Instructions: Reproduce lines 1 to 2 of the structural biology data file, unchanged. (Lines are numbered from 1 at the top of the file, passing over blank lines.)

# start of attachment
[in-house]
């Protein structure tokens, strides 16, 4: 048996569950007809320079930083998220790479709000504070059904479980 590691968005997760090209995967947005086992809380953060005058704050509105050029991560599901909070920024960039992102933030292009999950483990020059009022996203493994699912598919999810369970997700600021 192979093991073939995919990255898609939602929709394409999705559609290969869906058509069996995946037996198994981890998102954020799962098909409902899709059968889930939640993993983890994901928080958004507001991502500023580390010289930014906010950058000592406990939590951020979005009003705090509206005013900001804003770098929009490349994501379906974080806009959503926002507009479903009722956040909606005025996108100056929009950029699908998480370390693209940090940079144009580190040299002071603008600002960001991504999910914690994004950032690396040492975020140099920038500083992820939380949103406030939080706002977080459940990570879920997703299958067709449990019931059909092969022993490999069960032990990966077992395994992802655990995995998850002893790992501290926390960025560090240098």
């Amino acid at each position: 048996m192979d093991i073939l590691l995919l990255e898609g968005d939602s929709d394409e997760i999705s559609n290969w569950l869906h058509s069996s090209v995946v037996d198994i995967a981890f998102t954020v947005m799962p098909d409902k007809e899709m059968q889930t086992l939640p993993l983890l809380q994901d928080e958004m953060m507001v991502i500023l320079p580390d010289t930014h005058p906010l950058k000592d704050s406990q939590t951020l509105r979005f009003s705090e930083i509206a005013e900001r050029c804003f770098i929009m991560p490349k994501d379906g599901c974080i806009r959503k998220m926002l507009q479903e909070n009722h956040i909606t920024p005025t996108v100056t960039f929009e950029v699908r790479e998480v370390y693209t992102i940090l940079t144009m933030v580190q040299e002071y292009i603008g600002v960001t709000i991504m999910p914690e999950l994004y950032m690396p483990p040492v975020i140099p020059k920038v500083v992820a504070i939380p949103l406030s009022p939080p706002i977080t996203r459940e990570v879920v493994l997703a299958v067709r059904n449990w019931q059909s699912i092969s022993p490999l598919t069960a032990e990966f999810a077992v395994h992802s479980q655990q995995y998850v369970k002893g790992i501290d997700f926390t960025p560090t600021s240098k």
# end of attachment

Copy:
[in-house]
């Protein structure tokens, strides 16, 4: 048996569950007809320079930083998220790479709000504070059904479980 590691968005997760090209995967947005086992809380953060005058704050509105050029991560599901909070920024960039992102933030292009999950483990020059009022996203493994699912598919999810369970997700600021 192979093991073939995919990255898609939602929709394409999705559609290969869906058509069996995946037996198994981890998102954020799962098909409902899709059968889930939640993993983890994901928080958004507001991502500023580390010289930014906010950058000592406990939590951020979005009003705090509206005013900001804003770098929009490349994501379906974080806009959503926002507009479903009722956040909606005025996108100056929009950029699908998480370390693209940090940079144009580190040299002071603008600002960001991504999910914690994004950032690396040492975020140099920038500083992820939380949103406030939080706002977080459940990570879920997703299958067709449990019931059909092969022993490999069960032990990966077992395994992802655990995995998850002893790992501290926390960025560090240098």